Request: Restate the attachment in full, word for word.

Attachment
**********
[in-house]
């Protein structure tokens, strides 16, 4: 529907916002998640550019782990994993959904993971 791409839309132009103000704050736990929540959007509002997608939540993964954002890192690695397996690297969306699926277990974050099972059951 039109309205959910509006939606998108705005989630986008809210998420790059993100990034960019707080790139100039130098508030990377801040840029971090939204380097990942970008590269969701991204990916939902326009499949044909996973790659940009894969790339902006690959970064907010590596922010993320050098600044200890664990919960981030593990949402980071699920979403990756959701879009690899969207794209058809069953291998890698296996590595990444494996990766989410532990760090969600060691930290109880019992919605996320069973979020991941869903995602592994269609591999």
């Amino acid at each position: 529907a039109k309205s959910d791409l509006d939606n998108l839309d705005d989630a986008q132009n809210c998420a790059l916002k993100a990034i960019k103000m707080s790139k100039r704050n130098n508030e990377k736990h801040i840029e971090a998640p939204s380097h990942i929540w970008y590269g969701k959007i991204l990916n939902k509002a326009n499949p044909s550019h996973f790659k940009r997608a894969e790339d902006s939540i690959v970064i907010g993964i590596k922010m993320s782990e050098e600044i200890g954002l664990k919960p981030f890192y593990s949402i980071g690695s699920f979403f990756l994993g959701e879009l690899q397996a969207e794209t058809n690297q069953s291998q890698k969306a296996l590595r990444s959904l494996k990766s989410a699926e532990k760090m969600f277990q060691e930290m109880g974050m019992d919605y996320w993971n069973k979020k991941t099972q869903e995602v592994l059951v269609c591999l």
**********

[in-house]
């Protein structure tokens, strides 16, 4: 529907916002998640550019782990994993959904993971 791409839309132009103000704050736990929540959007509002997608939540993964954002890192690695397996690297969306699926277990974050099972059951 039109309205959910509006939606998108705005989630986008809210998420790059993100990034960019707080790139100039130098508030990377801040840029971090939204380097990942970008590269969701991204990916939902326009499949044909996973790659940009894969790339902006690959970064907010590596922010993320050098600044200890664990919960981030593990949402980071699920979403990756959701879009690899969207794209058809069953291998890698296996590595990444494996990766989410532990760090969600060691930290109880019992919605996320069973979020991941869903995602592994269609591999």
């Amino acid at each position: 529907a039109k309205s959910d791409l509006d939606n998108l839309d705005d989630a986008q132009n809210c998420a790059l916002k993100a990034i960019k103000m707080s790139k100039r704050n130098n508030e990377k736990h801040i840029e971090a998640p939204s380097h990942i929540w970008y590269g969701k959007i991204l990916n939902k509002a326009n499949p044909s550019h996973f790659k940009r997608a894969e790339d902006s939540i690959v970064i907010g993964i590596k922010m993320s782990e050098e600044i200890g954002l664990k919960p981030f890192y593990s949402i980071g690695s699920f979403f990756l994993g959701e879009l690899q397996a969207e794209t058809n690297q069953s291998q890698k969306a296996l590595r990444s959904l494996k990766s989410a699926e532990k760090m969600f277990q060691e930290m109880g974050m019992d919605y996320w993971n069973k979020k991941t099972q869903e995602v592994l059951v269609c591999l």